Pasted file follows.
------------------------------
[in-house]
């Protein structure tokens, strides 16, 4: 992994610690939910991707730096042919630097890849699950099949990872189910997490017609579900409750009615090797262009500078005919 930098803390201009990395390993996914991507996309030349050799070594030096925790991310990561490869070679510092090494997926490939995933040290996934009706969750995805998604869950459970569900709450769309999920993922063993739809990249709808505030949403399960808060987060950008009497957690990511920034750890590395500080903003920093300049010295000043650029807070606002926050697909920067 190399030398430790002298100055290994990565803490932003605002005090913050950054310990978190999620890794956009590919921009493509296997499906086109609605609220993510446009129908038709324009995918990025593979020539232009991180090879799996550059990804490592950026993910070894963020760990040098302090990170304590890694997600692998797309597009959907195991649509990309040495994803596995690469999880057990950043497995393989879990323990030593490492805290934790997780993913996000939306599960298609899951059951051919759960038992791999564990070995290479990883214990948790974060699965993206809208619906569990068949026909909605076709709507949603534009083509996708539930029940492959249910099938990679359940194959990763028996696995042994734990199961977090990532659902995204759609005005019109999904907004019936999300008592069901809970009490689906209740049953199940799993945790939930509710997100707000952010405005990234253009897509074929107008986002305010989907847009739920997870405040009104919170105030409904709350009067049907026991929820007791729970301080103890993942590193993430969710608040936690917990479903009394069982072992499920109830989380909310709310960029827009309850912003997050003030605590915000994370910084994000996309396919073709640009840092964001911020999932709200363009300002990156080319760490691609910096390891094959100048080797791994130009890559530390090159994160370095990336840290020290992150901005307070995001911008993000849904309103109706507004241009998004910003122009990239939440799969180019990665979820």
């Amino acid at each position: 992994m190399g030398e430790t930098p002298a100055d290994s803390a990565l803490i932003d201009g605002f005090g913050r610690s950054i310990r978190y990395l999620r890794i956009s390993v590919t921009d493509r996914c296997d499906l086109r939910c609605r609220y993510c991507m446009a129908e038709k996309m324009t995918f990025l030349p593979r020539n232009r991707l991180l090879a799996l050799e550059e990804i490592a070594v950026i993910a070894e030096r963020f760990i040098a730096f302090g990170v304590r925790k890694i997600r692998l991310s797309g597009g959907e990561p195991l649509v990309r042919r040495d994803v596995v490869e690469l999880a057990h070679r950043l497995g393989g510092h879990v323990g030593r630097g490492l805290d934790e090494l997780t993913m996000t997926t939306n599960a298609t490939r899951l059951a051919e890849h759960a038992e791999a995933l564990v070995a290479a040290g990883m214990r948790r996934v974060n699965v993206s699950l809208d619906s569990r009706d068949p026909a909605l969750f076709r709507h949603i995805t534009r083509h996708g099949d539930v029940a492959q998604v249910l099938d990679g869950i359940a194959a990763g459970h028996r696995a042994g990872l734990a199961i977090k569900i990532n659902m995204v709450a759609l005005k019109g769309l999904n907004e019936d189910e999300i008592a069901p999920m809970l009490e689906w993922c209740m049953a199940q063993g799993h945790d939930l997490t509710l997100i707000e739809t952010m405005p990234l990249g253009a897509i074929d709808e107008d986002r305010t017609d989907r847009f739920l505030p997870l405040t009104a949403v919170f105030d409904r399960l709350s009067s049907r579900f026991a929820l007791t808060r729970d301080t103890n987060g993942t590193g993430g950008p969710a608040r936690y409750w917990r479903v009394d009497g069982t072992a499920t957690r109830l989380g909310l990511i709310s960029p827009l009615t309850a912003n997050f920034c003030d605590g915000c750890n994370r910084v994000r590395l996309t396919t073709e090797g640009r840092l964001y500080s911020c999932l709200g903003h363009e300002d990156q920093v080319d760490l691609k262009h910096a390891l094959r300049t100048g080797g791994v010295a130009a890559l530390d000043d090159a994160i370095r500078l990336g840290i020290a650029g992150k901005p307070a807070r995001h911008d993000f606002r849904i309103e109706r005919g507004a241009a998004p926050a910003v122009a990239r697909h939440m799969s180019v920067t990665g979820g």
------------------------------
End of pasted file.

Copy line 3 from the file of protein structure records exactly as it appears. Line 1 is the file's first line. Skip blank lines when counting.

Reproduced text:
């Amino acid at each position: 992994m190399g030398e430790t930098p002298a100055d290994s803390a990565l803490i932003d201009g605002f005090g913050r610690s950054i310990r978190y990395l999620r890794i956009s390993v590919t921009d493509r996914c296997d499906l086109r939910c609605r609220y993510c991507m446009a129908e038709k996309m324009t995918f990025l030349p593979r020539n232009r991707l991180l090879a799996l050799e550059e990804i490592a070594v950026i993910a070894e030096r963020f760990i040098a730096f302090g990170v304590r925790k890694i997600r692998l991310s797309g597009g959907e990561p195991l649509v990309r042919r040495d994803v596995v490869e690469l999880a057990h070679r950043l497995g393989g510092h879990v323990g030593r630097g490492l805290d934790e090494l997780t993913m996000t997926t939306n599960a298609t490939r899951l059951a051919e890849h759960a038992e791999a995933l564990v070995a290479a040290g990883m214990r948790r996934v974060n699965v993206s699950l809208d619906s569990r009706d068949p026909a909605l969750f076709r709507h949603i995805t534009r083509h996708g099949d539930v029940a492959q998604v249910l099938d990679g869950i359940a194959a990763g459970h028996r696995a042994g990872l734990a199961i977090k569900i990532n659902m995204v709450a759609l005005k019109g769309l999904n907004e019936d189910e999300i008592a069901p999920m809970l009490e689906w993922c209740m049953a199940q063993g799993h945790d939930l997490t509710l997100i707000e739809t952010m405005p990234l990249g253009a897509i074929d709808e107008d986002r305010t017609d989907r847009f739920l505030p997870l405040t009104a949403v919170f105030d409904r399960l709350s009067s049907r579900f026991a929820l007791t808060r729970d301080t103890n987060g993942t590193g993430g950008p969710a608040r936690y409750w917990r479903v009394d009497g069982t072992a499920t957690r109830l989380g909310l990511i709310s960029p827009l009615t309850a912003n997050f920034c003030d605590g915000c750890n994370r910084v994000r590395l996309t396919t073709e090797g640009r840092l964001y500080s911020c999932l709200g903003h363009e300002d990156q920093v080319d760490l691609k262009h910096a390891l094959r300049t100048g080797g791994v010295a130009a890559l530390d000043d090159a994160i370095r500078l990336g840290i020290a650029g992150k901005p307070a807070r995001h911008d993000f606002r849904i309103e109706r005919g507004a241009a998004p926050a910003v122009a990239r697909h939440m799969s180019v920067t990665g979820g």